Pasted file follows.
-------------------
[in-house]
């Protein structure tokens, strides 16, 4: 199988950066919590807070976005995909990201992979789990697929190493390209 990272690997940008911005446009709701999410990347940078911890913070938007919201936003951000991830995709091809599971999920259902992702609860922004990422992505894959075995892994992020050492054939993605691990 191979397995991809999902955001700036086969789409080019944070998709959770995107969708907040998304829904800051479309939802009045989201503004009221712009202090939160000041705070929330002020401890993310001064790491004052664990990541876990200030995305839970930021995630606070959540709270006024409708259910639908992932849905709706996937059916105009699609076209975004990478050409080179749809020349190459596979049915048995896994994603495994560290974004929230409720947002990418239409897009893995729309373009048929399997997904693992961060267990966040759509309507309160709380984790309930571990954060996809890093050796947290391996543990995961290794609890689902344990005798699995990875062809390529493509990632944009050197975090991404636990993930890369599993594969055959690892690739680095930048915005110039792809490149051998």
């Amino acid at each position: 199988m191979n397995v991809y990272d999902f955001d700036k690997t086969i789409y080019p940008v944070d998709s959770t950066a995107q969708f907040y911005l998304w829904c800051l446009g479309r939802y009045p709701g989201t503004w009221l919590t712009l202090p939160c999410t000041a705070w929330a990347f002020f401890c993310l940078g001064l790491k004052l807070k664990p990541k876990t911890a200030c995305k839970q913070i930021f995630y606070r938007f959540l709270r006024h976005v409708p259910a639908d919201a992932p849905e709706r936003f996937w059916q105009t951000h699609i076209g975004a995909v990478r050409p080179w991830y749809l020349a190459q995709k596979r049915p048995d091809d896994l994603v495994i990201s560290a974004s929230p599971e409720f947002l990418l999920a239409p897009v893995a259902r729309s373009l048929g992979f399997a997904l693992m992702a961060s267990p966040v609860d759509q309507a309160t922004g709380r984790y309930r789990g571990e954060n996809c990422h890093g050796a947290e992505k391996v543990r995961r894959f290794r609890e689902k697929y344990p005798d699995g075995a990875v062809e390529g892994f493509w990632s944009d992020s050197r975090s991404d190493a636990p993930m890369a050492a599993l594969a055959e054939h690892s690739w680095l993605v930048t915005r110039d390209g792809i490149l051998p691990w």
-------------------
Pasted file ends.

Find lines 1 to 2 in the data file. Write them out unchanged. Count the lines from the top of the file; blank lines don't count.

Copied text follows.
[in-house]
């Protein structure tokens, strides 16, 4: 199988950066919590807070976005995909990201992979789990697929190493390209 990272690997940008911005446009709701999410990347940078911890913070938007919201936003951000991830995709091809599971999920259902992702609860922004990422992505894959075995892994992020050492054939993605691990 191979397995991809999902955001700036086969789409080019944070998709959770995107969708907040998304829904800051479309939802009045989201503004009221712009202090939160000041705070929330002020401890993310001064790491004052664990990541876990200030995305839970930021995630606070959540709270006024409708259910639908992932849905709706996937059916105009699609076209975004990478050409080179749809020349190459596979049915048995896994994603495994560290974004929230409720947002990418239409897009893995729309373009048929399997997904693992961060267990966040759509309507309160709380984790309930571990954060996809890093050796947290391996543990995961290794609890689902344990005798699995990875062809390529493509990632944009050197975090991404636990993930890369599993594969055959690892690739680095930048915005110039792809490149051998």